If you are self-publishing or an indie press working with IngramSpark, then you won’t have this issue. IngramSpark offers standard terms to bookstores, making it much easier for you to get the bookseller to order via Ingram and give your book shelf space.
The only venues that you are going to need to bring books to are ones that aren’t bookstores. If you are scheduling readings at bars, cafes, parks, etc…then you need to bring books. These venues don’t have accounts with book distributors and you are going to need to help them out. Offer to provide the books, and ask them to do the promoting of the event. If you work together to create a reading that benefits both parties, then the venue is more likely to boost your reading if they see it as an event that will bring them more patrons.
Gather Everything You Need
Hooray! You’ve set up readings in your area for your book and you’ve posted the events to your blog/site and social media accounts. You know that you need to have books, but you also need other items to have a successful reading.
At every venue, you need to make sure that the proper AV equipment will be provided, if it is needed.
You also need to send each venue a poster with your book cover on it. Consider using Vistaprint or Staples or your local printer to help you come up with an eye-catching poster. Use a poster that is either 11”x17” or 16”x20”. The poster doesn’t have to mention the reading; in fact, a universal poster is best because you can send it to every venue without having to edit it. An eye-catching poster will contain a high-resolution image of your book cover, the title of your book, your name, and that 140-character book hook that you created a long time ago. It should also say where the book can be purchased (your website or your publisher’s site).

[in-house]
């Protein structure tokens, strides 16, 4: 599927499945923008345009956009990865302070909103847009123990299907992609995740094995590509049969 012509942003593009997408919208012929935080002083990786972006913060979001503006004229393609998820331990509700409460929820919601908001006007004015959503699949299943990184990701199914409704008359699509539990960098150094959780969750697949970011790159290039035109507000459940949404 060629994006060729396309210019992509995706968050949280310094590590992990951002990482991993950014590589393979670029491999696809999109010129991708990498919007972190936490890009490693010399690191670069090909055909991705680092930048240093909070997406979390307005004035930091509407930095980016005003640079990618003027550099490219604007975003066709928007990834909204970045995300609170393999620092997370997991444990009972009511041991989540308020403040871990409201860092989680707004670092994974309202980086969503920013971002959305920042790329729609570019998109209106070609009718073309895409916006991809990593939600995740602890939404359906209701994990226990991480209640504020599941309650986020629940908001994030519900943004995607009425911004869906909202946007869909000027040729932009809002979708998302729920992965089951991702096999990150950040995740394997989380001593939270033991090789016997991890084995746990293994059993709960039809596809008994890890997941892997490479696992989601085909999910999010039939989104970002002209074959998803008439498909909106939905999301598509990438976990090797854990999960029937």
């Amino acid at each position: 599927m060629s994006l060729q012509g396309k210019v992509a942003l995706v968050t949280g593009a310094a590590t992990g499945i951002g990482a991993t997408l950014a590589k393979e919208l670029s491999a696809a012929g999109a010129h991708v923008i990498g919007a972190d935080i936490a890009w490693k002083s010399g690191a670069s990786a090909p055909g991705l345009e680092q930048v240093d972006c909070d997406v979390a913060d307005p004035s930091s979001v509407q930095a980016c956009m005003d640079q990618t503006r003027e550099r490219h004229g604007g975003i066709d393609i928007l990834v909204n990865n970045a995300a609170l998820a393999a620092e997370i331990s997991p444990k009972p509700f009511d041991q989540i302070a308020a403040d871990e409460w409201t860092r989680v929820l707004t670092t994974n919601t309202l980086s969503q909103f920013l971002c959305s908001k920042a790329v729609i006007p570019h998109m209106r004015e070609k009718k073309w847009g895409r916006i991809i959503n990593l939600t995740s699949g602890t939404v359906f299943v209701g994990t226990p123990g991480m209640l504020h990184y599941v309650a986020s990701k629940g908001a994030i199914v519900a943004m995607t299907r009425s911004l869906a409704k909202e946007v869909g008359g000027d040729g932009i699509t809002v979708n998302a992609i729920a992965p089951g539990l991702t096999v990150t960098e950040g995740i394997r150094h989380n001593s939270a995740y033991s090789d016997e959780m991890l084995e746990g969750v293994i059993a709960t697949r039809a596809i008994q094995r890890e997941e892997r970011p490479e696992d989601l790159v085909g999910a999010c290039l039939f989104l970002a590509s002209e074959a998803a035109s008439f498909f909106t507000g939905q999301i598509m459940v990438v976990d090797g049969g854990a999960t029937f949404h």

In addition to a poster, you should bring bookmarks, stickers, and any other promotional products that you have created. Readers love free goodies and they are more likely to buy a book if they know that they are getting something for free with it!
The Actual Reading
Plan to read for 15-30 minutes. You should select and practice the excerpt you plan to read from for several days before the reading.
When you arrive to the reading, arrive 15 minutes early to handle any business. Check out the reading and get comfortable.
If less than 5 people show up, don’t freak out. Do the reading anyways and do it as if 100 people were there. You should also bring somebody along with you to record the entire reading, which you can later post to your website, YouTube or give to your publisher for promotion.
After the reading, prepare to hang around 10-20 minutes to talk with readers and sign books. Remember, a book reading is a sales pitch and if you are successful, you should be able to sell every single audience member a book.
Every year, I write a little poem on my birthday. It's not perfect and it's never finished. This is what I wrote this year:
Tomorrow is my birthday
I feel ants sharpen their teeh
readying to peel back my rind.
It'll be easy for the ants and the beetles
to find me -- the grave, handdug
is near the wasp's nest under my favorite fig tree.
Three hours of pulling earth away
from itself, and my fingernails clogged-- I can smell
chicken manure from last year's harvest.
If you had sat me down six years ago, I surely wouldn’t have told you that I am a poet. I am a poet some days. I would have told you that I am passionate about nutrition, mental health and writing. Those are the things I love most. I love studies of things. God do I love statistics.
Six years ago, you would have found me knee-deep in pre-med, not pregnant and not thinking about anything but prereqs. But I found that my passion for nutrition would land me in an office talking about diabetes…no thank you. I can’t stand talking to people who don’t actually want to change their lives. So I studied nutrition and health on my own. I began studying writing and literature. I met professors who were awed that I’d never thought about writing “for real” …mostly because I believe that writers, especially poets cannot and should not live in academia. Academia kills the creative spirits because academia is a place for research and “ah-ha” moments. I was involved in academia to discover, analyze and contribute…not to write poetry. Or anything else in the creative writing field for that matter.